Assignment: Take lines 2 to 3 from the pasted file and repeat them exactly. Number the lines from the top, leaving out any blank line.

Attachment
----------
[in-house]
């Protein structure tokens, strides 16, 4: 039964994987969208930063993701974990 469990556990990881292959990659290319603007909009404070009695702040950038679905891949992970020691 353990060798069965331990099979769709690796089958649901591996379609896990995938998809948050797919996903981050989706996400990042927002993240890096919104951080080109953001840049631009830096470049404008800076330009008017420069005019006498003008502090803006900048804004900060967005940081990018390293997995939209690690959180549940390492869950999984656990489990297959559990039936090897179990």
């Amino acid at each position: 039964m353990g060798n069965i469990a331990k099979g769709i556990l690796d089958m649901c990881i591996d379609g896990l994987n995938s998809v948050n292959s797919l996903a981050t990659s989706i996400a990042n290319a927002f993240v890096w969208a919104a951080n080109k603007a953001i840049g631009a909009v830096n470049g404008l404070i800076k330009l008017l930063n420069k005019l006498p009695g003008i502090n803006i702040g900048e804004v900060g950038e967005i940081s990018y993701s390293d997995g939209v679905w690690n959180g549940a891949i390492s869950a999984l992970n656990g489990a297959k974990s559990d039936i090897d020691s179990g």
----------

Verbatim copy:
């Protein structure tokens, strides 16, 4: 039964994987969208930063993701974990 469990556990990881292959990659290319603007909009404070009695702040950038679905891949992970020691 353990060798069965331990099979769709690796089958649901591996379609896990995938998809948050797919996903981050989706996400990042927002993240890096919104951080080109953001840049631009830096470049404008800076330009008017420069005019006498003008502090803006900048804004900060967005940081990018390293997995939209690690959180549940390492869950999984656990489990297959559990039936090897179990």
């Amino acid at each position: 039964m353990g060798n069965i469990a331990k099979g769709i556990l690796d089958m649901c990881i591996d379609g896990l994987n995938s998809v948050n292959s797919l996903a981050t990659s989706i996400a990042n290319a927002f993240v890096w969208a919104a951080n080109k603007a953001i840049g631009a909009v830096n470049g404008l404070i800076k330009l008017l930063n420069k005019l006498p009695g003008i502090n803006i702040g900048e804004v900060g950038e967005i940081s990018y993701s390293d997995g939209v679905w690690n959180g549940a891949i390492s869950a999984l992970n656990g489990a297959k974990s559990d039936i090897d020691s179990g």